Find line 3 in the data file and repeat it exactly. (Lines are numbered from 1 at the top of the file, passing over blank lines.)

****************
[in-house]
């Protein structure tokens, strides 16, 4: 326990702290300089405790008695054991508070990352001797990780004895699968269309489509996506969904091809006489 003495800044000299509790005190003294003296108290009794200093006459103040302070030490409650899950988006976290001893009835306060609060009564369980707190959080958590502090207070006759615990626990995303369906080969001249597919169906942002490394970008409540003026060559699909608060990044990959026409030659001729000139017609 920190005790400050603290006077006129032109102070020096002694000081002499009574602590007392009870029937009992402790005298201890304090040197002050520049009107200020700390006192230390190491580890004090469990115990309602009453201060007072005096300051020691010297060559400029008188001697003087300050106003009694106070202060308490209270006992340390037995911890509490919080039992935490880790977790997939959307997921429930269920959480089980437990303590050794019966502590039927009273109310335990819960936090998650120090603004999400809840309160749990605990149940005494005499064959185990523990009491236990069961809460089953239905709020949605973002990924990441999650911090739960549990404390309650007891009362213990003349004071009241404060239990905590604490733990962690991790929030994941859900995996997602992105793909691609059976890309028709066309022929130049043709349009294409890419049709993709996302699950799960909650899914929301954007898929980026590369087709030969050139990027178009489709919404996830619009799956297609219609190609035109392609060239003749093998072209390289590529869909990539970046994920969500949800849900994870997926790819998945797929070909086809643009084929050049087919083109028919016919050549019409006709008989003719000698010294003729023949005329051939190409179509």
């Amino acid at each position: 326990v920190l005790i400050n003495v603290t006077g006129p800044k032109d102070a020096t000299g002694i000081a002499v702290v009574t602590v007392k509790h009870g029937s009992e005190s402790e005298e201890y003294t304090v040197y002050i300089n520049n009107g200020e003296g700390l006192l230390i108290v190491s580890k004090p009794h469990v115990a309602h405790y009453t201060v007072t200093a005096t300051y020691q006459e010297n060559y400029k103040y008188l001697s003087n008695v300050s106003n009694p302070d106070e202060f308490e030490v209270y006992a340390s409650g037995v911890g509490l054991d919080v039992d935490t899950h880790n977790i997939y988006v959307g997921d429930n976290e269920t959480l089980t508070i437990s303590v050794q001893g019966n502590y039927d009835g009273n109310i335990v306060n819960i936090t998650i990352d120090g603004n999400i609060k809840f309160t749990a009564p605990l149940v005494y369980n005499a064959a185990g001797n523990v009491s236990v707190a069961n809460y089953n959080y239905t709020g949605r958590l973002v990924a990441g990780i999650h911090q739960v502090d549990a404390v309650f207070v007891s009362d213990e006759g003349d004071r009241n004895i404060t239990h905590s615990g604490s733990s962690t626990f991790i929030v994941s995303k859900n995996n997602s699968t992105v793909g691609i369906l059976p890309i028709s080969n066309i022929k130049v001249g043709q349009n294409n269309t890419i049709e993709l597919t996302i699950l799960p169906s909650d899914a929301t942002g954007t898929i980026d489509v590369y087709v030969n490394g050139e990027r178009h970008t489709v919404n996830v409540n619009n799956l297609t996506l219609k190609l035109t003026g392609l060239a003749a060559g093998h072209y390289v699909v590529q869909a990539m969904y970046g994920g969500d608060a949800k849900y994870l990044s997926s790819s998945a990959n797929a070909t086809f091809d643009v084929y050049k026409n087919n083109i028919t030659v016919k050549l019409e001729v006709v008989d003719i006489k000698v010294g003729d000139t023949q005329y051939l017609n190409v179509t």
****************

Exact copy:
């Amino acid at each position: 326990v920190l005790i400050n003495v603290t006077g006129p800044k032109d102070a020096t000299g002694i000081a002499v702290v009574t602590v007392k509790h009870g029937s009992e005190s402790e005298e201890y003294t304090v040197y002050i300089n520049n009107g200020e003296g700390l006192l230390i108290v190491s580890k004090p009794h469990v115990a309602h405790y009453t201060v007072t200093a005096t300051y020691q006459e010297n060559y400029k103040y008188l001697s003087n008695v300050s106003n009694p302070d106070e202060f308490e030490v209270y006992a340390s409650g037995v911890g509490l054991d919080v039992d935490t899950h880790n977790i997939y988006v959307g997921d429930n976290e269920t959480l089980t508070i437990s303590v050794q001893g019966n502590y039927d009835g009273n109310i335990v306060n819960i936090t998650i990352d120090g603004n999400i609060k809840f309160t749990a009564p605990l149940v005494y369980n005499a064959a185990g001797n523990v009491s236990v707190a069961n809460y089953n959080y239905t709020g949605r958590l973002v990924a990441g990780i999650h911090q739960v502090d549990a404390v309650f207070v007891s009362d213990e006759g003349d004071r009241n004895i404060t239990h905590s615990g604490s733990s962690t626990f991790i929030v994941s995303k859900n995996n997602s699968t992105v793909g691609i369906l059976p890309i028709s080969n066309i022929k130049v001249g043709q349009n294409n269309t890419i049709e993709l597919t996302i699950l799960p169906s909650d899914a929301t942002g954007t898929i980026d489509v590369y087709v030969n490394g050139e990027r178009h970008t489709v919404n996830v409540n619009n799956l297609t996506l219609k190609l035109t003026g392609l060239a003749a060559g093998h072209y390289v699909v590529q869909a990539m969904y970046g994920g969500d608060a949800k849900y994870l990044s997926s790819s998945a990959n797929a070909t086809f091809d643009v084929y050049k026409n087919n083109i028919t030659v016919k050549l019409e001729v006709v008989d003719i006489k000698v010294g003729d000139t023949q005329y051939l017609n190409v179509t």